Driving in the winter really isn’t great fun if you living in a state that doesn’t prepare for the dangerous weather conditions in advance. This was the case Saturday evening when I was headed back to the house that my wife, two sons and I had been staying in. The misty rain that had been falling all day suddenly turned the highway into a treacherous black and white path of ice, slush and snow when the temperatures began to dip below freezing.
We were approximately ten miles from our then home, when the rear end of my SUV began to lose traction and we start to slide, and in a construction zone! Bessie’s, the name by which we affectionately call our 2000 Ford Explorer Limited,rear end began to slide towards the construction cones which liter Highway 49 South, outside of Fayetteville, Arkansas. I was able to control the side enough to keep us from hitting the cones, but another patch of ice sent the beast of a vehicle sliding the opposite way towards the median.
I was almost under control in the slide when I felt the weight in the truck shift, and the beginnings of what I could only imagine would have ended up with us rolling the truck had I not reacted the way I did. I purposely slide the truck into the ditch to shift the weight and keep us from rolling side over side into the steep median and possibly the other lane of traffic. Meanwhile, my wife and eldest son were having fits, and understandably so, it was pretty nerve racking. I have to admit, I am pretty thankful for my obsession with drifting and the different methods of drifting as it allowed me to recognize the beginning changes in the center of gravity in the truck and correct it to keep us from “turtling over”.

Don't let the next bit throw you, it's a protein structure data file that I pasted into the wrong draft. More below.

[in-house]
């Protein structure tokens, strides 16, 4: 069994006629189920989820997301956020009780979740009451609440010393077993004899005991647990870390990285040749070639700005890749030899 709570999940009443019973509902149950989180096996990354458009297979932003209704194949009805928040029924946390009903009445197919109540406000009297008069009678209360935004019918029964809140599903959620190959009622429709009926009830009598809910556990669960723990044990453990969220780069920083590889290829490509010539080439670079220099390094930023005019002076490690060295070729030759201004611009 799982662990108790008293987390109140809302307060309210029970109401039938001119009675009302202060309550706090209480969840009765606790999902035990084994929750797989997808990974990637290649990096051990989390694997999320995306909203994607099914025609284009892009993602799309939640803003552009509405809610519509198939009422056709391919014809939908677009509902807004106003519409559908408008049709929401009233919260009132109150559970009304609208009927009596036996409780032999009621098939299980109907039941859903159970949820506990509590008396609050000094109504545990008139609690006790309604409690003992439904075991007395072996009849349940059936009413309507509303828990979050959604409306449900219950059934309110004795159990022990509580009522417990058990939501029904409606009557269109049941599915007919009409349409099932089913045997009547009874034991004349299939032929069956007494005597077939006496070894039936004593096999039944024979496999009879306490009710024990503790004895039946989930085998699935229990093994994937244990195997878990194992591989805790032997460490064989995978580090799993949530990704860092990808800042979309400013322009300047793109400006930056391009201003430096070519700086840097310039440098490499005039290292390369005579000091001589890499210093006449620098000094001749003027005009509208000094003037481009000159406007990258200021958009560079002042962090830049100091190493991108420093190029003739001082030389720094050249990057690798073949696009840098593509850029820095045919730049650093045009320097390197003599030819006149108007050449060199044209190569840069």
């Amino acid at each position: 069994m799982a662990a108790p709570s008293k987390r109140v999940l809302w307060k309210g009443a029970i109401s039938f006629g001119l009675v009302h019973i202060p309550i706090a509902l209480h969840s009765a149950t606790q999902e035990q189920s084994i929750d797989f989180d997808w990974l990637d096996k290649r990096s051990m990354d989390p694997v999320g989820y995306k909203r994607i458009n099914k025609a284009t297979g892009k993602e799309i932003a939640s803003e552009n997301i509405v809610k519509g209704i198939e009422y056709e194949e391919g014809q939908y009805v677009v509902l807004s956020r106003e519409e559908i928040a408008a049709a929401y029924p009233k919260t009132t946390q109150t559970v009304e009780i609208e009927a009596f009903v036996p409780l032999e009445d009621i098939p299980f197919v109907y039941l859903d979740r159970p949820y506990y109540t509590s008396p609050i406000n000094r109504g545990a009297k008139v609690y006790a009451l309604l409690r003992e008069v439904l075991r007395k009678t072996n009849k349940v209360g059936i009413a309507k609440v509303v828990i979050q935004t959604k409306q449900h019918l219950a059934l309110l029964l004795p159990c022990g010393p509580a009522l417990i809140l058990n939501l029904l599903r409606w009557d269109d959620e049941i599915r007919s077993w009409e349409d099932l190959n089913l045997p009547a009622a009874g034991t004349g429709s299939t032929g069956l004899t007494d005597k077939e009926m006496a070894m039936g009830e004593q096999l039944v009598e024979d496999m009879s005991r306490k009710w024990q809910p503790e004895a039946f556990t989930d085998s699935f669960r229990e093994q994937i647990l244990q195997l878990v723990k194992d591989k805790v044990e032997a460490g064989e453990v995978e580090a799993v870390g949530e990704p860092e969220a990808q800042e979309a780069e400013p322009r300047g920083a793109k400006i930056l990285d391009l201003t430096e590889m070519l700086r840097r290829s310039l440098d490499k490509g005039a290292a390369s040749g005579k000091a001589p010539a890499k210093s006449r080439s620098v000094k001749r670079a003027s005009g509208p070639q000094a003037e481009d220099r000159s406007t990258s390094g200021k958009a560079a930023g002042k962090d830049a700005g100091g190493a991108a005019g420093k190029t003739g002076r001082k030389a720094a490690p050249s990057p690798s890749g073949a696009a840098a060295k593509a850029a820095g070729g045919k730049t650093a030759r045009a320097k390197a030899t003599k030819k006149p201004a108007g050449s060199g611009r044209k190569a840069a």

We ended up in the center of the median, facing the same way we were going. Bessie had stalled out and the kids and wife seemed a bit terrified. What bothered me the most though, was as we were sliding off the road into the median a vehicle passed and didn’t even bother to stop. By the time we came to rest in the median, the rain had turned to snow and no less than eight vehicles (that were directly behind me) passed us and not one person bothered to stop.
Thankfully, my faithful beat-up SUV started back up with a little coaxing and we were able to make it back out of the median and to the house where we were staying. Bessie is beat up pretty good, I’ll need new tires for her rear end at the very least, and I’m beginning to have other issues as well, but my 2000 Ford Explorer Limited with 225k miles on it handled like a champ and my family came out of the incident with nothing more than an adrenaline filled ride.